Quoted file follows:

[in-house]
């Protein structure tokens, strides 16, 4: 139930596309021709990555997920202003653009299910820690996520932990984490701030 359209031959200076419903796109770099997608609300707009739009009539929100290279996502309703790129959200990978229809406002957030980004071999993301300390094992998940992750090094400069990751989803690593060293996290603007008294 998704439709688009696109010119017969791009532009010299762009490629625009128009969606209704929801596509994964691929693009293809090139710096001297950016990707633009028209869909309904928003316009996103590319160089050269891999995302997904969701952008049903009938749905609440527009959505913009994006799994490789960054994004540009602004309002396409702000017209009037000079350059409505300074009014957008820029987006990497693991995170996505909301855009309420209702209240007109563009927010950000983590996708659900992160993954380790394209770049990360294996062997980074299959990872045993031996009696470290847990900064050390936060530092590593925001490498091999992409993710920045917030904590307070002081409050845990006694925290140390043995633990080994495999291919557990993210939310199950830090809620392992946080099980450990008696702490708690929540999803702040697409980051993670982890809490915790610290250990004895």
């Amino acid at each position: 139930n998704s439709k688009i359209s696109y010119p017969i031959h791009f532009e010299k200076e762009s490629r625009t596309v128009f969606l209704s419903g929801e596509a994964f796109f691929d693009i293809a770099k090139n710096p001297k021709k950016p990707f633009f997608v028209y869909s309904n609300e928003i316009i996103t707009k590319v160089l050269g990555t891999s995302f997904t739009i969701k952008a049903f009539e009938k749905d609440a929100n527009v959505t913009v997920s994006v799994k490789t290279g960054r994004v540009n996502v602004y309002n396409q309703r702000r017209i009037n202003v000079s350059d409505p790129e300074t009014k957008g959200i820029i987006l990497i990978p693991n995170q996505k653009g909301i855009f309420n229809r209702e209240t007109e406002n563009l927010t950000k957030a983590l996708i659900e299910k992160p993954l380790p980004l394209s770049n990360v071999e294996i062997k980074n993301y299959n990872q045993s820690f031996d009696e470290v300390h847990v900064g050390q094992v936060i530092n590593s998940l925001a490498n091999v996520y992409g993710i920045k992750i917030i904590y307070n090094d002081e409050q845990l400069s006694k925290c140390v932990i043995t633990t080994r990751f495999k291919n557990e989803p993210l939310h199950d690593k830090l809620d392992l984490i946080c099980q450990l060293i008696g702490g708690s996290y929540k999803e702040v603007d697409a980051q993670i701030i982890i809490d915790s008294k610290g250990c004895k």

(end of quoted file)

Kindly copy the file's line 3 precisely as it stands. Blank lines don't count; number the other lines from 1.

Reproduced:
């Amino acid at each position: 139930n998704s439709k688009i359209s696109y010119p017969i031959h791009f532009e010299k200076e762009s490629r625009t596309v128009f969606l209704s419903g929801e596509a994964f796109f691929d693009i293809a770099k090139n710096p001297k021709k950016p990707f633009f997608v028209y869909s309904n609300e928003i316009i996103t707009k590319v160089l050269g990555t891999s995302f997904t739009i969701k952008a049903f009539e009938k749905d609440a929100n527009v959505t913009v997920s994006v799994k490789t290279g960054r994004v540009n996502v602004y309002n396409q309703r702000r017209i009037n202003v000079s350059d409505p790129e300074t009014k957008g959200i820029i987006l990497i990978p693991n995170q996505k653009g909301i855009f309420n229809r209702e209240t007109e406002n563009l927010t950000k957030a983590l996708i659900e299910k992160p993954l380790p980004l394209s770049n990360v071999e294996i062997k980074n993301y299959n990872q045993s820690f031996d009696e470290v300390h847990v900064g050390q094992v936060i530092n590593s998940l925001a490498n091999v996520y992409g993710i920045k992750i917030i904590y307070n090094d002081e409050q845990l400069s006694k925290c140390v932990i043995t633990t080994r990751f495999k291919n557990e989803p993210l939310h199950d690593k830090l809620d392992l984490i946080c099980q450990l060293i008696g702490g708690s996290y929540k999803e702040v603007d697409a980051q993670i701030i982890i809490d915790s008294k610290g250990c004895k």